The disappearing realm of good role models

"If people are paid for what they do, it seems, there are no rules concerning their behaviour."

It is getting harder and harder to find people, particularly in sports, but also in political high spots, that one could recommend as role models. If people are paid for what they do, it seems, there are no rules concerning their behaviour.

More and more the once, “merciless glare,” of media is quite merciful in its impact. Sure, Lance Armstrong has gone from icon to sort of nobody important, but he lives pretty well on the proceeds of his drug-fueled racing highs and you hear very little of him now, only months after the concrete revelations of his sleaziness came out.

Druggies in other sports, particularly baseball, get wrist-slapped just before they get big free agent deals, and you will have to go a long way to convince me that nobody in pro hockey ever used performance enhancing drugs, even though news of discovered infractions on that front is very, very, rare.

Part of that is that the NFL is so over the top that miscreants in other leagues get passes.

Not a week goes by without some current or recently former football hero is arrested, or convicted of some act of illegality or criminality. Drugs, money scams, murders, rapes, sexual abuses and harassments, assaults – all are part of the everyday culture of the world’s most profitable sporting enterprise.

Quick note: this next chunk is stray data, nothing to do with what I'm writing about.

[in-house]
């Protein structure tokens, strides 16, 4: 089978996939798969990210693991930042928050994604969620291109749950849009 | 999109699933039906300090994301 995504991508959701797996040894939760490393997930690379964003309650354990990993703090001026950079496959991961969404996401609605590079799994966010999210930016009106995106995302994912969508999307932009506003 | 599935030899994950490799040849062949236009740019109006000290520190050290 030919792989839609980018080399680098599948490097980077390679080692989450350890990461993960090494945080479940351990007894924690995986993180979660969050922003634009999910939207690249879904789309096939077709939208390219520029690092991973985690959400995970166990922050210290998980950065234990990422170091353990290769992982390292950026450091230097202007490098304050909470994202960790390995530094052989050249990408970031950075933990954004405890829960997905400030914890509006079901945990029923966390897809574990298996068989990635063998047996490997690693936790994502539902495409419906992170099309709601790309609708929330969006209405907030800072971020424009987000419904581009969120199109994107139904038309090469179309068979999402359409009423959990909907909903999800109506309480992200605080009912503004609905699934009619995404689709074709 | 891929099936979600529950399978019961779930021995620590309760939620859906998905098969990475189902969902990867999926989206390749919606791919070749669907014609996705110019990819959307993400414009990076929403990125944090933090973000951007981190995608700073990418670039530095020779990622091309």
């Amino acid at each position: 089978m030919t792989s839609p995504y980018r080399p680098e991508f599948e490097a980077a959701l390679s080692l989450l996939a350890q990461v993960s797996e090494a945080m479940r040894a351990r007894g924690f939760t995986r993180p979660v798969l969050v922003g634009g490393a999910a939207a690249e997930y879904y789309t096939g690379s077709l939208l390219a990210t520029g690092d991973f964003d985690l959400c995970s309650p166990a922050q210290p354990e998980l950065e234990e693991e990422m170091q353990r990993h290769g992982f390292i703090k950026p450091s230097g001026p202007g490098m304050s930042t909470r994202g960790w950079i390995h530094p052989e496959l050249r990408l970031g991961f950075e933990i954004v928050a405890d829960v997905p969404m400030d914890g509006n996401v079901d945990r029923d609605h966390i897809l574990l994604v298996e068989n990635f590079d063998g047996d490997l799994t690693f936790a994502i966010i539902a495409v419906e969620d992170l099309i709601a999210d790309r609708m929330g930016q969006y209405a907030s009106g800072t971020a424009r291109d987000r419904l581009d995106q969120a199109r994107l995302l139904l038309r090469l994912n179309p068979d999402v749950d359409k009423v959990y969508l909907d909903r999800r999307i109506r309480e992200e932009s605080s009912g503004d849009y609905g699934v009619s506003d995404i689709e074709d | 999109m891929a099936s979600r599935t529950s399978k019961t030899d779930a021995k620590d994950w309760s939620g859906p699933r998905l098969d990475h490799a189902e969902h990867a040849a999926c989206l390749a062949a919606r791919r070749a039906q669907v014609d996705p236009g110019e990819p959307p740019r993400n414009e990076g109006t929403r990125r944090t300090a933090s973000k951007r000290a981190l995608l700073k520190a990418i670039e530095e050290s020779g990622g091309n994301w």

Even the nearly sainted Walter, “Sweetness” Payton, generally a paragon on the field and well loved by fans from around the world, turned out to be a less-than exemplary family person and a drug abuser – and he was long considered the best of them.

The NFL is different.

One has to be at least a little stupid to volunteer to participate in such a painful endeavour – regardless of the monetary rewards – that almost guarantees a brief and painful post-career life. Perhaps we should just expect less of football players, and stop buying the products they endorse.

But other sports, and politics, and as we have seen of late, big business, produce few in the way of well publicized exemplary humans, you know, the kind of people you should want your kids to emulate.

There are still people worth emulating in the world, and they are probably closer than you think.

Want a role model for your kids, be one. That means modulate your behaviour so as not to be a, “hockey parent,” or a grump of any kind. If you can’t do that, find a neighbour who can and encourage your kids to be like them.

The world needs civility, and kindness, and engagement from its residents. Turn away from the Rob Ford extravaganza, the weaseling of parliament and maybe the ultra-violent games and movies that are all around, and take yourself and your family in a better direction.

Sports, games, the ability to make a profit – these are all good things.

They are only very good things if what goes along with them is good for our families and friends and neighbours and the environment.

 

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